Monday, 1 October 2018

REVIEW: Flowers for Mrs Harris at the Chichester Festival Theatre

Any review of Flowers for Mrs Harris has to start at the end of the show as the magical uplifting final sequence back in her Battersea home makes the whole production worthwhile; when Clare Burt as Mrs Ida Harris stands in her sixties kitchen and baskets of flowers are loaded on to the revolve one by one from her friends and the people whose lives are touched, one can't help shed a tear of joy for her and the production.

The second half of the production explodes into life when Andre Fauvel, played with comical delight by Louis Maskell, is kissed on the cheek by Natasha, Laura Pitt-Pulford. His rubbery legs and comic walk on the stairs of the Christian Dior showroom kicks off the show and from that moment the whole production lifts, the characters expand and the music seems more melodic. 

The challenge is that over the preceding seventy minutes the show is slow and laborious establishing Mrs Harris's humdrum life with her British cleaning clients thinly sketched. She is a lonely widow who sets a single goal to acquire a Dior gown. The music has echoes of Sondheim but is not varied enough and lacks the comedic elements which make the second half sparkle. It needs a judicious cut, a new tune and to play up the comic interplay with her local acquaintances. 

Once again the Chichester Thrust stage becomes a limiting factor for the designer Lez Brotherston and director Daniel Evans forcing them to rely heavily on a small thin revolve used to set props and indicate movement . The use of traps is effective to set her kitchen but the rest of the show is set on the large cobbled expanse of the stage and the constant use of the revolve confines the actors to the thin strip on which the props are set in an irritating and distracting way.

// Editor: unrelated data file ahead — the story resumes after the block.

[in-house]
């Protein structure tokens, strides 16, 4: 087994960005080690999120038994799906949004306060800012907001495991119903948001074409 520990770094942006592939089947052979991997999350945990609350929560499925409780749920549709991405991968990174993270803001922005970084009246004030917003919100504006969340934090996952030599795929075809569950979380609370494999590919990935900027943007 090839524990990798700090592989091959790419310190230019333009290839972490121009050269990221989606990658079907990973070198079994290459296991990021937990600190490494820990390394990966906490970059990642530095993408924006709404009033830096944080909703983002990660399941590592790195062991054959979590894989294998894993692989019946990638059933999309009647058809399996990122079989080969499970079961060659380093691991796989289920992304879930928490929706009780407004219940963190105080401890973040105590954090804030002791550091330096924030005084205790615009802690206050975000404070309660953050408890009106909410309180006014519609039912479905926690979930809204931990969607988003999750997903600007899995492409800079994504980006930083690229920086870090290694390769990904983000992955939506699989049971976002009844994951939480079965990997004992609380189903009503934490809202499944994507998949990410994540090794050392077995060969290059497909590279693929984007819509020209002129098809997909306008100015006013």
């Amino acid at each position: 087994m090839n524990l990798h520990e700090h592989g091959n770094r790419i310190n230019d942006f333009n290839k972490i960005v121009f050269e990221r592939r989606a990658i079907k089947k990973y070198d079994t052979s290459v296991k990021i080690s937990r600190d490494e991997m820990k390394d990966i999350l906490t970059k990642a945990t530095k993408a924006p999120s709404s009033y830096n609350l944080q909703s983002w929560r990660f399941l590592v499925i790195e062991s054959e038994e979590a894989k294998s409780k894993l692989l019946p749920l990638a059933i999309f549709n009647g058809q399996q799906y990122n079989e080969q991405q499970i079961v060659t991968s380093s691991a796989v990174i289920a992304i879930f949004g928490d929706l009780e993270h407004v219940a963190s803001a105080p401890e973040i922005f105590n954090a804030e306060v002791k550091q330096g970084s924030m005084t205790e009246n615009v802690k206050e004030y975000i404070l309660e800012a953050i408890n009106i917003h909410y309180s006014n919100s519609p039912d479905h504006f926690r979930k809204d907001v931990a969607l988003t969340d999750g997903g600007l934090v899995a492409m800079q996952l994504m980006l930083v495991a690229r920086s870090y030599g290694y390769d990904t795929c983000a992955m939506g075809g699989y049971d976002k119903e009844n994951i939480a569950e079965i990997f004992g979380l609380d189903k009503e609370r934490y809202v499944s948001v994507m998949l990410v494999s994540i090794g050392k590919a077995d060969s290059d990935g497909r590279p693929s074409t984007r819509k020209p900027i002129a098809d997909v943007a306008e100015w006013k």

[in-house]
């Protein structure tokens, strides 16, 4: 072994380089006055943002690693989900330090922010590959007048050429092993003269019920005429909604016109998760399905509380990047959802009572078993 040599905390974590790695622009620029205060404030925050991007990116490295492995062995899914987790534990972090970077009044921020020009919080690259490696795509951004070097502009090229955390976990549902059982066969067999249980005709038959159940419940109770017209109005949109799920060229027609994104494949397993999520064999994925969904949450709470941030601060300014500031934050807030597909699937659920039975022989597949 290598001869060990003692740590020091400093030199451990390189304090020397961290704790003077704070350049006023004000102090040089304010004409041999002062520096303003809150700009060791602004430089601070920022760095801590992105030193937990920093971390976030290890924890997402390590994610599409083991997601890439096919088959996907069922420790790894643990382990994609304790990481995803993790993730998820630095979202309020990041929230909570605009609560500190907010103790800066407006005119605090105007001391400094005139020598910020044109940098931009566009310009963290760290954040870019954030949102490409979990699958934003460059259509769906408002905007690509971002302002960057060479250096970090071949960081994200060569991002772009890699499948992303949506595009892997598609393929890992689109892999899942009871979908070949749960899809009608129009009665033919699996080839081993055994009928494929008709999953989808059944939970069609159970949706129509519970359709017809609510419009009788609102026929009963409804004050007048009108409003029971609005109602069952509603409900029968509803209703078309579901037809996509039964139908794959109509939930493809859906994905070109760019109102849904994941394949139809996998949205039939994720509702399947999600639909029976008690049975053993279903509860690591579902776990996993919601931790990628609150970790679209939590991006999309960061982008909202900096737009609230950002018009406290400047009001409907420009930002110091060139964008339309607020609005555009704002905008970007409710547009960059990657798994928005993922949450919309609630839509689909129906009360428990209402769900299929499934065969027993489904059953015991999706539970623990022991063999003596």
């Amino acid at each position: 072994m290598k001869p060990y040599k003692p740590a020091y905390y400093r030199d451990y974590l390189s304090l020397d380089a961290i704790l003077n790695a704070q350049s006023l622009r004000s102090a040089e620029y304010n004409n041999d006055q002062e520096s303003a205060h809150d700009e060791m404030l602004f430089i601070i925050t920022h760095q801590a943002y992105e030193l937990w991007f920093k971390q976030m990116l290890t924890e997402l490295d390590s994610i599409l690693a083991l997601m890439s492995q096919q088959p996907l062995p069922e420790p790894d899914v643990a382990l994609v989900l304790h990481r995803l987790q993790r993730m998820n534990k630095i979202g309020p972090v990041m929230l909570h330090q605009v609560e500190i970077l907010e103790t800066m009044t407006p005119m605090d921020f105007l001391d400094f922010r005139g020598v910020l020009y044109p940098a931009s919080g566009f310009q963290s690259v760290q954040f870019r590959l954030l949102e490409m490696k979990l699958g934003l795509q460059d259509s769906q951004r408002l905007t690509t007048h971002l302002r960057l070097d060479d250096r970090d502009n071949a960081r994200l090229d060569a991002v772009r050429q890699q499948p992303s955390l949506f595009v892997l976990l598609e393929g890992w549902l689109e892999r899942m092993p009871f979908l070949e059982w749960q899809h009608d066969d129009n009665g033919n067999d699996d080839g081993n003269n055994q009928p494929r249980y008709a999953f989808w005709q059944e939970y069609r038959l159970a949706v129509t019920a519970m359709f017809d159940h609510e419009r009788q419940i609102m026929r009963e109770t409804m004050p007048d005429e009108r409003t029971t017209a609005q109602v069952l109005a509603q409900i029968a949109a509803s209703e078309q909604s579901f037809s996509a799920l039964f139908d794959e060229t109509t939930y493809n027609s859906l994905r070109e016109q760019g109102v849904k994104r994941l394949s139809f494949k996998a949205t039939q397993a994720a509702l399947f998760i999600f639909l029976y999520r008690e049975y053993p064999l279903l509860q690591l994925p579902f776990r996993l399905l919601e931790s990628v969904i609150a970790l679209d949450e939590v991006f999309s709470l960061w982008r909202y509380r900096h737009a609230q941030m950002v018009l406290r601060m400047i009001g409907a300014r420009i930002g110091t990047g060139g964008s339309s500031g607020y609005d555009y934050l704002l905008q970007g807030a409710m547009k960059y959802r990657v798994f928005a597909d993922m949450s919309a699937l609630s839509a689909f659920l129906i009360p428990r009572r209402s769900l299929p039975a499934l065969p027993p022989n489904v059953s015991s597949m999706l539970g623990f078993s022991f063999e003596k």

Gary Wilmot is one of the most likeable musical theatre performers and his roles as the Major in Britain and Armande, Waiter and Customs Officer in Paris give great opportunities for his comic character creations which he delivers with joy and serious intent to great effect. Mark Meadows as Mrs Harris two admirers, her husband Albert and the French Marquis de Chassagne is also very good conveying the gentle love of both for Mrs Harris. 

The charm of this simple story is summed up by Mrs Harris herself when she
says in Act 1, "a life without flowers isn't any sort of life at all" and in Act 2 as she watches the models showing of the new collection says "life does not get better than this; makes it all worthwhile". But later she discovers that friends are more important than the dress or the flowers and realises that she will never feel lonely again.

The show is memorable not for the music or the story but for the wonderful four central performances lead by Clare Burt with support from Meadows, Maskell and Wilmot and its glorious finale when the Flowers for Mrs Harris are delivered. It is a pleasant conclusion after such a dreary first act which limits the potential of this musical and it feels unlikely that it will transfer to the West End. 

Review by Nick Wayne

Rating: ★★★

Seat: Stalls row N | Price of Ticket: £52
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